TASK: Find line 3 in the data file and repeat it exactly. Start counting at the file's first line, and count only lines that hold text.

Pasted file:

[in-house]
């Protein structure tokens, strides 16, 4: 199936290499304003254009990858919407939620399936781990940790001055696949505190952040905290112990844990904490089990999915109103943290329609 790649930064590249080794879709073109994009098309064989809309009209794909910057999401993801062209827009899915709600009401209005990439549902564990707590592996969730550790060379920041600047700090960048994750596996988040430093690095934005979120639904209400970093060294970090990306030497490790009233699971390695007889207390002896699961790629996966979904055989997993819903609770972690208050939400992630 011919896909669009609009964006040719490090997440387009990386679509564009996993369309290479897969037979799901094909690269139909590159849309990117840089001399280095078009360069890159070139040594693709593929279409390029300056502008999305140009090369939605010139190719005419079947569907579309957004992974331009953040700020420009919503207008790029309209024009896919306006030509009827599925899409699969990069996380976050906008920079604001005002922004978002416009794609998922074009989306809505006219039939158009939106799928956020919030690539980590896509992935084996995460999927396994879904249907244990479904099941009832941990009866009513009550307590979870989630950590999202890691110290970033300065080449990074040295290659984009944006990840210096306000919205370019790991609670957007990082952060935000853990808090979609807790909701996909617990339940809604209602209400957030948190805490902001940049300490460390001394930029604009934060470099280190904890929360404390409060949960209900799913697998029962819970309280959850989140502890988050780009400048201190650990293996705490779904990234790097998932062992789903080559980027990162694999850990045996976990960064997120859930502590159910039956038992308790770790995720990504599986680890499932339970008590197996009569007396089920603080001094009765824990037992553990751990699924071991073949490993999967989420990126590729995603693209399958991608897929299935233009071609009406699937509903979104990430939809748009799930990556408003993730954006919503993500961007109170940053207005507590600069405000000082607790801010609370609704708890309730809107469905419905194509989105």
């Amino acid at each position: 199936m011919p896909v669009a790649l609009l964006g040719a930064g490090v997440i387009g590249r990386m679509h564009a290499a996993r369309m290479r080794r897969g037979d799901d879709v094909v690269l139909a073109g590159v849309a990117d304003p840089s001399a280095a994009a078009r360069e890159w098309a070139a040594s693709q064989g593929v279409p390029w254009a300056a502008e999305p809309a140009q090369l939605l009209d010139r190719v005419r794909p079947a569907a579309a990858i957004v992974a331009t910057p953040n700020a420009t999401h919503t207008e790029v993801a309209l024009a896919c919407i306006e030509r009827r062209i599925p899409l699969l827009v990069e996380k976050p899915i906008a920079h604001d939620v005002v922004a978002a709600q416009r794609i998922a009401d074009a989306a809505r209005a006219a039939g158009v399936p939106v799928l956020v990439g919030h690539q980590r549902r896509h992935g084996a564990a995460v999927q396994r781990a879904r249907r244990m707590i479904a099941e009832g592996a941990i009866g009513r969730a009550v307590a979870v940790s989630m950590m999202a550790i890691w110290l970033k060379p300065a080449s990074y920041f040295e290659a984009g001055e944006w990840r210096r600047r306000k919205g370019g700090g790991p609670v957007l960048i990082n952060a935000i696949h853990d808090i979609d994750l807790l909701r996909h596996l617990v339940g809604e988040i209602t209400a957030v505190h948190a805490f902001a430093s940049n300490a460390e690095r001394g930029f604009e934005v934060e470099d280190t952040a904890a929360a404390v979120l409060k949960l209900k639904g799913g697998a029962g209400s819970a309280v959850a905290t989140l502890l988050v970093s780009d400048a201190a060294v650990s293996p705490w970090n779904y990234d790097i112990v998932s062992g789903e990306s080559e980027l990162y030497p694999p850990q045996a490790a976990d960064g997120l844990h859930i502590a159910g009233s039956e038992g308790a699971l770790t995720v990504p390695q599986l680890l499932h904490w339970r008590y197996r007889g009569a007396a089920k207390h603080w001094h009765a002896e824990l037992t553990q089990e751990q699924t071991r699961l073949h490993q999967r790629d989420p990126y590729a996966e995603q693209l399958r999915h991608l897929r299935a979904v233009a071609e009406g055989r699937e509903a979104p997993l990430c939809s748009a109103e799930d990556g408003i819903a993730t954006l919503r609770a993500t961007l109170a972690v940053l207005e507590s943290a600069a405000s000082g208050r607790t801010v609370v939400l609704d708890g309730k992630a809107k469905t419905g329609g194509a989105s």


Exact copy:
């Amino acid at each position: 199936m011919p896909v669009a790649l609009l964006g040719a930064g490090v997440i387009g590249r990386m679509h564009a290499a996993r369309m290479r080794r897969g037979d799901d879709v094909v690269l139909a073109g590159v849309a990117d304003p840089s001399a280095a994009a078009r360069e890159w098309a070139a040594s693709q064989g593929v279409p390029w254009a300056a502008e999305p809309a140009q090369l939605l009209d010139r190719v005419r794909p079947a569907a579309a990858i957004v992974a331009t910057p953040n700020a420009t999401h919503t207008e790029v993801a309209l024009a896919c919407i306006e030509r009827r062209i599925p899409l699969l827009v990069e996380k976050p899915i906008a920079h604001d939620v005002v922004a978002a709600q416009r794609i998922a009401d074009a989306a809505r209005a006219a039939g158009v399936p939106v799928l956020v990439g919030h690539q980590r549902r896509h992935g084996a564990a995460v999927q396994r781990a879904r249907r244990m707590i479904a099941e009832g592996a941990i009866g009513r969730a009550v307590a979870v940790s989630m950590m999202a550790i890691w110290l970033k060379p300065a080449s990074y920041f040295e290659a984009g001055e944006w990840r210096r600047r306000k919205g370019g700090g790991p609670v957007l960048i990082n952060a935000i696949h853990d808090i979609d994750l807790l909701r996909h596996l617990v339940g809604e988040i209602t209400a957030v505190h948190a805490f902001a430093s940049n300490a460390e690095r001394g930029f604009e934005v934060e470099d280190t952040a904890a929360a404390v979120l409060k949960l209900k639904g799913g697998a029962g209400s819970a309280v959850a905290t989140l502890l988050v970093s780009d400048a201190a060294v650990s293996p705490w970090n779904y990234d790097i112990v998932s062992g789903e990306s080559e980027l990162y030497p694999p850990q045996a490790a976990d960064g997120l844990h859930i502590a159910g009233s039956e038992g308790a699971l770790t995720v990504p390695q599986l680890l499932h904490w339970r008590y197996r007889g009569a007396a089920k207390h603080w001094h009765a002896e824990l037992t553990q089990e751990q699924t071991r699961l073949h490993q999967r790629d989420p990126y590729a996966e995603q693209l399958r999915h991608l897929r299935a979904v233009a071609e009406g055989r699937e509903a979104p997993l990430c939809s748009a109103e799930d990556g408003i819903a993730t954006l919503r609770a993500t961007l109170a972690v940053l207005e507590s943290a600069a405000s000082g208050r607790t801010v609370v939400l609704d708890g309730k992630a809107k469905t419905g329609g194509a989105s």